Love the Spring Flowers on Koppick Knob. They bring a message of Hope. These particular flowers were planted in the early 1900's and have been enjoyed by many generations of Koppick Knob residents.  My father's family came from Virginia on both his mother and father's sides. Dad's heritage is amazing. I often wonder how he became such a humble man, but buried in our genes is a desire for adventure, a love of art and music, and a love of telling a good story. His father's family arrived a few generations before his mother's family.  His father has ties to the French and English. They were also descendants of William Taptico - the last King of the Wicocomico tribe. I love to joke and say I always knew I was a princess. Dad's Greats on his mother's side are also quite intriguing.  He is a descendant of Fighting Dick Colley, Rainwater Ramsey, and  Revolutionary John Mullins. You only have to read the Virginia road signs to know he came from some very strong people.  His mother's family came from Ramsey Ridge when she was a young child.  Most of the family rode on the train, but one grandfather followed with their moonshine still in a wagon. Whenever telling the story, we must say the still was only for the making of elixirs. It could take days to get to a doctor from the top of the ridge.  During a stop in Jefferson County, someone stole that still right off the wagon.  We wonder if they stayed because the hills were smaller or if he wanted to find his stolen still.  Regardless they stayed and our family keeps returning to visit the hills for evenings of story telling and singing.  We love our heritage and love to share it with whoever is willing to stop for a visit.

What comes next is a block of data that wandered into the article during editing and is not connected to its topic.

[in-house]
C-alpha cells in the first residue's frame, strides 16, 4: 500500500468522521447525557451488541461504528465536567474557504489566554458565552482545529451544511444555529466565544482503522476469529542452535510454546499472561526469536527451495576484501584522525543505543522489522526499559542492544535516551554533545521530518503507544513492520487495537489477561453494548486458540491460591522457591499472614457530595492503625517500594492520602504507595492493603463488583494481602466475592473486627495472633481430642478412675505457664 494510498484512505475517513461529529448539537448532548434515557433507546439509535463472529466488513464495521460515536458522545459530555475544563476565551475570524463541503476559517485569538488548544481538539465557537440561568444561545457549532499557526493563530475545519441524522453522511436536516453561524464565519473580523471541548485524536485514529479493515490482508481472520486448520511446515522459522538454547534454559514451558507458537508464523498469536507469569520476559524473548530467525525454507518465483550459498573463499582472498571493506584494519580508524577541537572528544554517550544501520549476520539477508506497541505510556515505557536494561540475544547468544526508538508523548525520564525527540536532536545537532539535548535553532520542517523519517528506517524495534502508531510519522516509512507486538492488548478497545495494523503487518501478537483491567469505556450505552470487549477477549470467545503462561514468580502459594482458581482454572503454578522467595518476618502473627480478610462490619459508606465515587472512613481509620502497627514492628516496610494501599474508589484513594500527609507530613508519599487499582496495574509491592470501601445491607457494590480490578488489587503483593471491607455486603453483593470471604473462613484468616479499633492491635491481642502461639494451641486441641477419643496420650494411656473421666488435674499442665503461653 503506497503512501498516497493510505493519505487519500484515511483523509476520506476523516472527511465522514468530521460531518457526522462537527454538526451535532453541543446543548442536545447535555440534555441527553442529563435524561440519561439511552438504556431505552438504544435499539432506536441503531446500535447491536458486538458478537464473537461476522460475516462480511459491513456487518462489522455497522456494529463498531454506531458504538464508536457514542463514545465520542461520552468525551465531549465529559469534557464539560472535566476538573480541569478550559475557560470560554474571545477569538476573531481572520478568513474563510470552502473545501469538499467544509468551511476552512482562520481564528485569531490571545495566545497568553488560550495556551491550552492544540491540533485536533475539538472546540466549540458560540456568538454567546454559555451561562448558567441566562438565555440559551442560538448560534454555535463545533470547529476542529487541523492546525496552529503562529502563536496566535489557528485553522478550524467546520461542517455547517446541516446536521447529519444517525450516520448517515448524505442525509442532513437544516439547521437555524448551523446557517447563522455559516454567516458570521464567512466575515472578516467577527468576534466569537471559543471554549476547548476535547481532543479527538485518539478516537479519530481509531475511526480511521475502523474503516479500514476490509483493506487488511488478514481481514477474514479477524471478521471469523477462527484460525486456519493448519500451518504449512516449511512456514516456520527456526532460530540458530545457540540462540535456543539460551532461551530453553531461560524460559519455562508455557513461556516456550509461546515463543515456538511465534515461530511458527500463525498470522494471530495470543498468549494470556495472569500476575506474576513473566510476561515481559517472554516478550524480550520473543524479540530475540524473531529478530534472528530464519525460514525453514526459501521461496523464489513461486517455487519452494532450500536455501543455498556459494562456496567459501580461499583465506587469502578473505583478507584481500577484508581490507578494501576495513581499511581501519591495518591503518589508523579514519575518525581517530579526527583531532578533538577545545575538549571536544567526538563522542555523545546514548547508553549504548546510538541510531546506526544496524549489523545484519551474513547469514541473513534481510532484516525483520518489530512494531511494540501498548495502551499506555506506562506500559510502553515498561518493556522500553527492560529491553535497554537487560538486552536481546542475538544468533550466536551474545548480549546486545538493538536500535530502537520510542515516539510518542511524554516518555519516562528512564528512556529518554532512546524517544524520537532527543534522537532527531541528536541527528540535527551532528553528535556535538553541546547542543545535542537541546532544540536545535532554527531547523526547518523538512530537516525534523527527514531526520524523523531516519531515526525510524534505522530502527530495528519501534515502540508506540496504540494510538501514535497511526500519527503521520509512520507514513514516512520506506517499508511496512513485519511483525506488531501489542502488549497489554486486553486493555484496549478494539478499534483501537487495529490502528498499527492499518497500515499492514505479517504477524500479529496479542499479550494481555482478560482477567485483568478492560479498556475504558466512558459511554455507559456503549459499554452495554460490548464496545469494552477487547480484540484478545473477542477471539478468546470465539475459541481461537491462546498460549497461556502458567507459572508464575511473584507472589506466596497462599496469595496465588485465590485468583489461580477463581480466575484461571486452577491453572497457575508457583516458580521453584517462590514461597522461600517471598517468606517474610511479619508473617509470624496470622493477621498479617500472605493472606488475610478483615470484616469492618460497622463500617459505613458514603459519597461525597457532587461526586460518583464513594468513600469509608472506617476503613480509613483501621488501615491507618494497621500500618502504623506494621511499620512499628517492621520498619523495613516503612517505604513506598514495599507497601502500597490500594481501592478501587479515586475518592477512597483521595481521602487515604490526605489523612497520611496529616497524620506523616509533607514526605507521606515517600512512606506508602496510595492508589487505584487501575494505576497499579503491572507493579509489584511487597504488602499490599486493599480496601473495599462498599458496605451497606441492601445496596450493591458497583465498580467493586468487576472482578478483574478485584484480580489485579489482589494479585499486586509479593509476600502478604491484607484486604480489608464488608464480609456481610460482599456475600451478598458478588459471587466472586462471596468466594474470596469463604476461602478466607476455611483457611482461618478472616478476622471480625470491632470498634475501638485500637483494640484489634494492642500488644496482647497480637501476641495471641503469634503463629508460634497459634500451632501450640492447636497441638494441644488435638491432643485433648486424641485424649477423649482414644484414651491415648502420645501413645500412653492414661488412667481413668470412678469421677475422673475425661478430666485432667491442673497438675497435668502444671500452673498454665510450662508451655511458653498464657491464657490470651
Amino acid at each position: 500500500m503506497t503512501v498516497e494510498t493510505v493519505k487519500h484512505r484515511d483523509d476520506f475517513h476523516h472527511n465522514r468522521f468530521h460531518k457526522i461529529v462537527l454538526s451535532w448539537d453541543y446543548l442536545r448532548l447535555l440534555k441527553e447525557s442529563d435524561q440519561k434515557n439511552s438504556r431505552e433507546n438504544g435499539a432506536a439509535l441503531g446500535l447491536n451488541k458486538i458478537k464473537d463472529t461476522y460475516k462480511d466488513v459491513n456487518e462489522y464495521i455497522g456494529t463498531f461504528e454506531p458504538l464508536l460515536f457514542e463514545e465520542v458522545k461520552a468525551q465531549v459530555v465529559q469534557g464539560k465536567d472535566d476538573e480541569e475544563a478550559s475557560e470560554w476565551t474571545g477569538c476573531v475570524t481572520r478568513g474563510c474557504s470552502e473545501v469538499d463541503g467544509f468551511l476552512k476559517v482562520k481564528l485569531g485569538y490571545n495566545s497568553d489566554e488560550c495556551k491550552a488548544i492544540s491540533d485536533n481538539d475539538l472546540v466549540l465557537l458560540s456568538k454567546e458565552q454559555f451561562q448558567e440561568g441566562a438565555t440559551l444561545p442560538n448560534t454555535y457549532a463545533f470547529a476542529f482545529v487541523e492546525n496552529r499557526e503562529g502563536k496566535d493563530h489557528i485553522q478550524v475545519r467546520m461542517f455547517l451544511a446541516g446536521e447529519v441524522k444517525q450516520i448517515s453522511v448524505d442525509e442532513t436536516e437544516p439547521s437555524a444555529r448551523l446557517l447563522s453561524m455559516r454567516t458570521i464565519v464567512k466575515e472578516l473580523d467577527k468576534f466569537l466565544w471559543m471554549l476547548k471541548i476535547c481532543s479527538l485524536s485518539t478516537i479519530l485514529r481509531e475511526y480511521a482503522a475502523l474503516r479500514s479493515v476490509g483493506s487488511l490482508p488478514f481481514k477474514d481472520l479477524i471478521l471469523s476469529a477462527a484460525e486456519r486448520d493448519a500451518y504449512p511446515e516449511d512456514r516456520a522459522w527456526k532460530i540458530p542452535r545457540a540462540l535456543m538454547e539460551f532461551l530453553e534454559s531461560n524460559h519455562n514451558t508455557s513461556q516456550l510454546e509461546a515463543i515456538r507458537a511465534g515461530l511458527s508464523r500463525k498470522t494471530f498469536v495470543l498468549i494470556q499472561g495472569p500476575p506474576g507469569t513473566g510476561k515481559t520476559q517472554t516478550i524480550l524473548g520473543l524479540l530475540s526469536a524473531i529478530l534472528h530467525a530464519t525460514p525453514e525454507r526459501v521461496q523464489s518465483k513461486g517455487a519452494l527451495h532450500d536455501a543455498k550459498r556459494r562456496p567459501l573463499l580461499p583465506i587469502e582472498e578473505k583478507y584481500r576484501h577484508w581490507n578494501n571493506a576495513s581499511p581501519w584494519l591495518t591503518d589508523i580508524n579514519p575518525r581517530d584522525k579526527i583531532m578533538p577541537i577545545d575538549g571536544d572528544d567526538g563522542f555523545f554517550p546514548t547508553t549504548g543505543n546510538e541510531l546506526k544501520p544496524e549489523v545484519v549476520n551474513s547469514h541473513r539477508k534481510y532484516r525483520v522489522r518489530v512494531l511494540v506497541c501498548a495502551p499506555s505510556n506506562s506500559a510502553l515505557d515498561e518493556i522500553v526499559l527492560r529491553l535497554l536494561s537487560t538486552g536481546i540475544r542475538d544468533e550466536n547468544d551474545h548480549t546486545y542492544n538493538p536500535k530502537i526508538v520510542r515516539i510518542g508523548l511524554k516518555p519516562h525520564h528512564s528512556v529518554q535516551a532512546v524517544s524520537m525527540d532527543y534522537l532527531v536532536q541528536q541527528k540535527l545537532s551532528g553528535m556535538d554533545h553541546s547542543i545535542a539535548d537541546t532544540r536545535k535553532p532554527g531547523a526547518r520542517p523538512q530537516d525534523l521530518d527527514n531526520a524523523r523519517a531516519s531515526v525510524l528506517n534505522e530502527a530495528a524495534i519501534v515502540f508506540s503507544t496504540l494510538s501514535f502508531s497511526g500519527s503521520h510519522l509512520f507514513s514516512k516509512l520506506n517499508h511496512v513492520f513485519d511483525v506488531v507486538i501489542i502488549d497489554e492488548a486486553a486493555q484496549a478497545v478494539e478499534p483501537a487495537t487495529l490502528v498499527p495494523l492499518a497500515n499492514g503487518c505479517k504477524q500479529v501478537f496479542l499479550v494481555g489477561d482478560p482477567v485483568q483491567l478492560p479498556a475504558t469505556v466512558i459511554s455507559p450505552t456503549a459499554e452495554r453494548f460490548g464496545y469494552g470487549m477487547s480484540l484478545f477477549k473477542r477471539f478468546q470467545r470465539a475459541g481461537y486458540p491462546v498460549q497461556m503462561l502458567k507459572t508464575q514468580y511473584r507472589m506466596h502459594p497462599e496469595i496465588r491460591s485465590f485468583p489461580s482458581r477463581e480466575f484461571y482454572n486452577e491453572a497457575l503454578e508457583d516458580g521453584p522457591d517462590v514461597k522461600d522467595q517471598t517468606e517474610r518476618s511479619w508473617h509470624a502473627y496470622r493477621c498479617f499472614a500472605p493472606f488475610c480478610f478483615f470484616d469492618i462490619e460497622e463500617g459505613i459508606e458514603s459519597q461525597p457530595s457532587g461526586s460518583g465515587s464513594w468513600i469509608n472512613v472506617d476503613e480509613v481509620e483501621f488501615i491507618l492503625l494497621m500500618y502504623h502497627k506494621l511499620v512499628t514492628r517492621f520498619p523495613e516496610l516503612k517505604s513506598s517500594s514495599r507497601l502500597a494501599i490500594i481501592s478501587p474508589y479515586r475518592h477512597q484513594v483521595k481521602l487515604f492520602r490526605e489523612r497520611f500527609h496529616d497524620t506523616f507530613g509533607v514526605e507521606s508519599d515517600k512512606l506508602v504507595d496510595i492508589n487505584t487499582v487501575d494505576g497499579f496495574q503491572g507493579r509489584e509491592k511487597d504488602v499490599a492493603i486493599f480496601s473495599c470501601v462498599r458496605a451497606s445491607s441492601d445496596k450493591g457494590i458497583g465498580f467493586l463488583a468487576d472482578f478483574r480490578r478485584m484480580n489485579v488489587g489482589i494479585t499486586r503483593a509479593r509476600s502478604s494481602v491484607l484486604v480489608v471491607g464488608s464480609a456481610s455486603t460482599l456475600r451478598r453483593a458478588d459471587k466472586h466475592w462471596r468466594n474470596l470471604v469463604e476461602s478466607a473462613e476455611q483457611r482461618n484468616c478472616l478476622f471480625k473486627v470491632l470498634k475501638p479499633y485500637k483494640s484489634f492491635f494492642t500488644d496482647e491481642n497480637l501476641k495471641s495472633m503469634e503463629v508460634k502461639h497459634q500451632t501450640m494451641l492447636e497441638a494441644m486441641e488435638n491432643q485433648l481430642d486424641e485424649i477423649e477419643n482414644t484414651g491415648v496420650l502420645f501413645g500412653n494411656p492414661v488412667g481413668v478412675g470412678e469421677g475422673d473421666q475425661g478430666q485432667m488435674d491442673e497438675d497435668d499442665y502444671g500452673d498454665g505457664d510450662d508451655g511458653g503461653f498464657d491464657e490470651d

Sunday, October 25, 2015

Sometimes the beauty is right off the beaten trail.  There have always been an abundance of beautiful flowers on Koppick Knob. I have many wonderful memories of picnics in our field of flowers. After a long day of work, my parents or my Aunt and Uncle could be found walking in the flower fields. We sometimes had a difference of opinion when it comes to favorites though.  I love the wild passion flower also known as Maypops.  My father finds them to be a pest because they take over a field that he has designated for hay.   He loves morning glories and I sometimes get frustrated when the morning glories manage to grow in my flower garden.  Dad on the other hand will let them have free will in his gardens.  Both flowers are fast growing vines and can often crowd out all other foliage, if not kept under control. We sometimes get busy in day to day life and forget to stop and enjoy God's gifts.

Thursday, July 16, 2015

Life in Appalachia